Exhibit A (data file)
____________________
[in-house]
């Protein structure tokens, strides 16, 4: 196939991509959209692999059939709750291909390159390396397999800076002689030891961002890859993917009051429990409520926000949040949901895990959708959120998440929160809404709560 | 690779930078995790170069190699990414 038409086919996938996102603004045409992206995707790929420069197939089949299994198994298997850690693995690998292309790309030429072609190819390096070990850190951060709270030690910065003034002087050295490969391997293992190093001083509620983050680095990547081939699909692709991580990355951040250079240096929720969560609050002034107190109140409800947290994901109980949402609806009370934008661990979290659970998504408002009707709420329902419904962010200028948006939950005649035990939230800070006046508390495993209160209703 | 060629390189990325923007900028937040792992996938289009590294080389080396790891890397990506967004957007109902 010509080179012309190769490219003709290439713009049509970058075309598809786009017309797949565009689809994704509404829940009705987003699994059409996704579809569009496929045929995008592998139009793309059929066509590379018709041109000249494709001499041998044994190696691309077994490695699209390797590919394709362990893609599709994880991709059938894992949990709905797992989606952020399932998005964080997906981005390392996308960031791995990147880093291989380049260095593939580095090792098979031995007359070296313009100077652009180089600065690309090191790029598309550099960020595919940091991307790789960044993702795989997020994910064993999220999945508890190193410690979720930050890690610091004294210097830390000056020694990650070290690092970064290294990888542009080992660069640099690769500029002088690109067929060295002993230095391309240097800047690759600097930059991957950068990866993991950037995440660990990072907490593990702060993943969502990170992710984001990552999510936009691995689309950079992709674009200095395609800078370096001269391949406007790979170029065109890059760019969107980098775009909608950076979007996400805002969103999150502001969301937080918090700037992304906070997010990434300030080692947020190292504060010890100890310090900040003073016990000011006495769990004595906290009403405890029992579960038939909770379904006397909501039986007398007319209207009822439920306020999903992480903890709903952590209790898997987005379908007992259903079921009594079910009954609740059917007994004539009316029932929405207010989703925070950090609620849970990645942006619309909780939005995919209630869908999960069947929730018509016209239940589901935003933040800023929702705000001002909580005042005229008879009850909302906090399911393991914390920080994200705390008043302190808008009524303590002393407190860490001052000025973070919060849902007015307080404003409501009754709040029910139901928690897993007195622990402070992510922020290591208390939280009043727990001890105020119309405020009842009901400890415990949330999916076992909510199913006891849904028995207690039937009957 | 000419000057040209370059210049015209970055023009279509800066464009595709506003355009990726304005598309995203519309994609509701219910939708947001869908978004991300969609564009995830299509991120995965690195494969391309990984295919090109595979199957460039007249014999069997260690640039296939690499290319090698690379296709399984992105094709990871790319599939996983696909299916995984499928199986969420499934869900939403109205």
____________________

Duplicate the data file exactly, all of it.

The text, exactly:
[in-house]
């Protein structure tokens, strides 16, 4: 196939991509959209692999059939709750291909390159390396397999800076002689030891961002890859993917009051429990409520926000949040949901895990959708959120998440929160809404709560 | 690779930078995790170069190699990414 038409086919996938996102603004045409992206995707790929420069197939089949299994198994298997850690693995690998292309790309030429072609190819390096070990850190951060709270030690910065003034002087050295490969391997293992190093001083509620983050680095990547081939699909692709991580990355951040250079240096929720969560609050002034107190109140409800947290994901109980949402609806009370934008661990979290659970998504408002009707709420329902419904962010200028948006939950005649035990939230800070006046508390495993209160209703 | 060629390189990325923007900028937040792992996938289009590294080389080396790891890397990506967004957007109902 010509080179012309190769490219003709290439713009049509970058075309598809786009017309797949565009689809994704509404829940009705987003699994059409996704579809569009496929045929995008592998139009793309059929066509590379018709041109000249494709001499041998044994190696691309077994490695699209390797590919394709362990893609599709994880991709059938894992949990709905797992989606952020399932998005964080997906981005390392996308960031791995990147880093291989380049260095593939580095090792098979031995007359070296313009100077652009180089600065690309090191790029598309550099960020595919940091991307790789960044993702795989997020994910064993999220999945508890190193410690979720930050890690610091004294210097830390000056020694990650070290690092970064290294990888542009080992660069640099690769500029002088690109067929060295002993230095391309240097800047690759600097930059991957950068990866993991950037995440660990990072907490593990702060993943969502990170992710984001990552999510936009691995689309950079992709674009200095395609800078370096001269391949406007790979170029065109890059760019969107980098775009909608950076979007996400805002969103999150502001969301937080918090700037992304906070997010990434300030080692947020190292504060010890100890310090900040003073016990000011006495769990004595906290009403405890029992579960038939909770379904006397909501039986007398007319209207009822439920306020999903992480903890709903952590209790898997987005379908007992259903079921009594079910009954609740059917007994004539009316029932929405207010989703925070950090609620849970990645942006619309909780939005995919209630869908999960069947929730018509016209239940589901935003933040800023929702705000001002909580005042005229008879009850909302906090399911393991914390920080994200705390008043302190808008009524303590002393407190860490001052000025973070919060849902007015307080404003409501009754709040029910139901928690897993007195622990402070992510922020290591208390939280009043727990001890105020119309405020009842009901400890415990949330999916076992909510199913006891849904028995207690039937009957 | 000419000057040209370059210049015209970055023009279509800066464009595709506003355009990726304005598309995203519309994609509701219910939708947001869908978004991300969609564009995830299509991120995965690195494969391309990984295919090109595979199957460039007249014999069997260690640039296939690499290319090698690379296709399984992105094709990871790319599939996983696909299916995984499928199986969420499934869900939403109205």